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The events in the CAR are the first case for the ICC in which the number of mass rapes outnumbers the number of mass killings. The decision by the ICC is significant because it marks the acceptance of an argument that activists working for women's human rights and sexual and reproductive autonomy have made time and again: war is a women's rights issue. Women's bodies are often the sites at which battles are fought and boundaries are drawn. Rape and sexual violence are persistent components of conflicts—components that are often overlooked and not considered formally as crimes against humanity in the way other forms of warfare are. From Zureick:

In this case, local and international NGOs have documented more than 1,000 incidents of rape during the time period in question, and the ICC's office of the prosecutor has verified 600 incidents. "Many groups of women have taken immense risks to bring forward their testimony," said Beatrice Le Fraper Du Hellen, director of the Jurisdiction Complementarity and Cooperation Division of the ICC. "Some are very threatened, and we have taken protective measures for many of them prior to announcing the investigation."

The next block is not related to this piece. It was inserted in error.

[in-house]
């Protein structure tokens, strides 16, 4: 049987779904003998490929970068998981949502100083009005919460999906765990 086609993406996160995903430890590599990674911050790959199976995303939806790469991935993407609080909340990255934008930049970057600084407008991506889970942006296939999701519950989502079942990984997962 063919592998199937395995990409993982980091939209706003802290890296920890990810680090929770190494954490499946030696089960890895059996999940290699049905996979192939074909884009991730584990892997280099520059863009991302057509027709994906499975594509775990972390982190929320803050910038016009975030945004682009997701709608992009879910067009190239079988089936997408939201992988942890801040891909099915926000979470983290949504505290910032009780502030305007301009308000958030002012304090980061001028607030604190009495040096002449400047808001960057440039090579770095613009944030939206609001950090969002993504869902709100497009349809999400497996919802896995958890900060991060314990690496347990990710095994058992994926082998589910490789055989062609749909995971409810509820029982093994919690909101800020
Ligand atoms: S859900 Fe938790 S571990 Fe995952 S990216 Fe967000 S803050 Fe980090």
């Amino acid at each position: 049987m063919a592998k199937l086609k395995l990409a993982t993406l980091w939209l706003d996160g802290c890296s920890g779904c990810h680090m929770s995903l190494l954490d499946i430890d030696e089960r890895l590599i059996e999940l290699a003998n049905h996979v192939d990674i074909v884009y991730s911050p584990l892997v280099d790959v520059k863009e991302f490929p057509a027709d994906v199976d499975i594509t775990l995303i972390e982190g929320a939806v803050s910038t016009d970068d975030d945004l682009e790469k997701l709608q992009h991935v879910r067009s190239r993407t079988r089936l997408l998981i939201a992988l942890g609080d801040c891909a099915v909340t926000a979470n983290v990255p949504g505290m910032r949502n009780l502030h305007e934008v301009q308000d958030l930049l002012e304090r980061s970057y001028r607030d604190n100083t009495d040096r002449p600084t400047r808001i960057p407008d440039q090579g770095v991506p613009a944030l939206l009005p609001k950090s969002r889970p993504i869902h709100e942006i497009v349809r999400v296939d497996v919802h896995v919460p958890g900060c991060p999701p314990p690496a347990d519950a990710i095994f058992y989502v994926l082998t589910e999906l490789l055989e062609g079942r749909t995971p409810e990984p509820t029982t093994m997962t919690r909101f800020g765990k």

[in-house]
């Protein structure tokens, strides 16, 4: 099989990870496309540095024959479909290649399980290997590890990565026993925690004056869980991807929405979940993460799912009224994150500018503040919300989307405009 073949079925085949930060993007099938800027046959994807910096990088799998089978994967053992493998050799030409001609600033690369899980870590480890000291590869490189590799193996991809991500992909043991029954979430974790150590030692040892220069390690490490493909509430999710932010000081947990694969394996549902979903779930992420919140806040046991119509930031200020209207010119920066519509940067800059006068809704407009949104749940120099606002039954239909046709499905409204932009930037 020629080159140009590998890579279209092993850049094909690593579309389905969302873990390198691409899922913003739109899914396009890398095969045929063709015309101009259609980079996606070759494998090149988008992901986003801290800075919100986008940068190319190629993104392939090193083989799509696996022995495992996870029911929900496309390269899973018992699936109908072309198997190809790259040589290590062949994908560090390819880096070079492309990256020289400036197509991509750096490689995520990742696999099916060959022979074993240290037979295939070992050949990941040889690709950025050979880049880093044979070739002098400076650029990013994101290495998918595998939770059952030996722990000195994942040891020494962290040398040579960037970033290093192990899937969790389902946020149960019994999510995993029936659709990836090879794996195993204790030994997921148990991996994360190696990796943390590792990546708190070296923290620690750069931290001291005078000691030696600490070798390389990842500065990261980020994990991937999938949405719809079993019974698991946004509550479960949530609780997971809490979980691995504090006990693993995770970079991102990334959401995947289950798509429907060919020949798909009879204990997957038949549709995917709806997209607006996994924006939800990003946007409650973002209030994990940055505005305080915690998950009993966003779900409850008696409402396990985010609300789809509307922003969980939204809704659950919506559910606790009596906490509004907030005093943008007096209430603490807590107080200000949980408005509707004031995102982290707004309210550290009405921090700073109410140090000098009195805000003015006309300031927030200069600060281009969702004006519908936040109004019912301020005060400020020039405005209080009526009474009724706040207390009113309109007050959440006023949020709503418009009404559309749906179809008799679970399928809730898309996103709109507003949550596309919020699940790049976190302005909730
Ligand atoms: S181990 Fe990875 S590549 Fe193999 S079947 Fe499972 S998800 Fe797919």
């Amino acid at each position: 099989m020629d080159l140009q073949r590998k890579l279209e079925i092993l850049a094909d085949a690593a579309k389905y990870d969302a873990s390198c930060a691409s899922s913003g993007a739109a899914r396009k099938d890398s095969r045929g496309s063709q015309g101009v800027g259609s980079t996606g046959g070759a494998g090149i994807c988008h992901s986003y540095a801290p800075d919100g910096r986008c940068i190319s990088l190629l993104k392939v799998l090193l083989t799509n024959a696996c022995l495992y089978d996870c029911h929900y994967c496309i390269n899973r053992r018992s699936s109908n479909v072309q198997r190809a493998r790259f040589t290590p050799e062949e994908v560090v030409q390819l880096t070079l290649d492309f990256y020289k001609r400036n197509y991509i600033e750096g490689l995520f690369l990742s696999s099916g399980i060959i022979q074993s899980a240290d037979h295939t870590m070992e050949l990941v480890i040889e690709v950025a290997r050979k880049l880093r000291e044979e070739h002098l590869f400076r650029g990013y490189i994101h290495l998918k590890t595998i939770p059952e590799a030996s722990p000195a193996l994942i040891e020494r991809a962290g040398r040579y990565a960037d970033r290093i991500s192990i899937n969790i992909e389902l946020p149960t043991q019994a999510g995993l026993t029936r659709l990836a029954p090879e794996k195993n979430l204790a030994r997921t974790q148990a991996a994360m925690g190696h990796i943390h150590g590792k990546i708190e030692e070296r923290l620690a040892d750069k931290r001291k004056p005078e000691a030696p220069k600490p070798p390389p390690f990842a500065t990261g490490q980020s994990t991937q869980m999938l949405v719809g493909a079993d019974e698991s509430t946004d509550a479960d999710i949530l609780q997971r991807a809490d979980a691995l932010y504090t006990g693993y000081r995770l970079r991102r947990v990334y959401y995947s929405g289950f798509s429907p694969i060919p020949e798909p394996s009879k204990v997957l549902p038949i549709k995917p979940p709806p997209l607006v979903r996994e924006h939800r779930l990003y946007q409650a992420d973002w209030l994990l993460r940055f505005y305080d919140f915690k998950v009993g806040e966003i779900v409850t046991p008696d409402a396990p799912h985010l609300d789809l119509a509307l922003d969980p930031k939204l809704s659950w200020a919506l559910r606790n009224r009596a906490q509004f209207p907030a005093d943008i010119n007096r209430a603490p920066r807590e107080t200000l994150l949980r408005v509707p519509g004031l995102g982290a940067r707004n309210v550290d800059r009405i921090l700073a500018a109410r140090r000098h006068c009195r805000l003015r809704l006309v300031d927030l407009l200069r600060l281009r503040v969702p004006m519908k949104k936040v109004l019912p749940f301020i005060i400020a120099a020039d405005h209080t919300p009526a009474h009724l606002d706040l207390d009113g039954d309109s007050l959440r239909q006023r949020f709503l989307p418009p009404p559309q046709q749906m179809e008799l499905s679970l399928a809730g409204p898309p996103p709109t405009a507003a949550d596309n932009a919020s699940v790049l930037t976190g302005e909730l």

Much of the testimony on sexual violence submitted to the ICC was gathered by local NGOs like the Organization for Compassion and the Development of Families in Distress (OCODEFAD). "We found in 2002 that survivors of the violence had come together to take care of the victims of sexual violence because they were stigmatized in their communities," reports Marceau Sivieude, the Africa Desk Director for the prominent human rights organization Federation for Human Rights (FIDH). "They had also decided to gather evidence of these crimes and fight for national justice."

Despite progress, several challenges remain. The ICC must structurally adapt if it is to adequately prosecute gender-based violence. The office of the prosecutor yet lacks a senior advisor to assist on issues of gender-based crimes—the position was advertised but never filled. Further, the ICC must face the problem of time. In the case of the CAR, there has been a 4-year gap between the end of the conflict and the start of investigations, especially pronounced since the ICC is designed to complement existing national judicial systems and will step in only if national courts are unwilling or unable to investigate or prosecute such crimes. Additionally, similar attempts made by international criminal tribunals for the former Yugoslavia and Rwanda have demonstrated how tough it is to convince judges that military and civilian leaders are accountable for crimes of sexual violence committed when they were not physically present themselves, despite the fact that these crimes were instituted as tactics of war under their leadership.

This move, made by the ICC last month, is both a move in the right direction and a reminder of how far we have yet to go. Yet perhaps we can remain optimistic that the first step in rectifying a problem is acknowledging that it exists, and with such a ruling, the ICC has taken this important first step.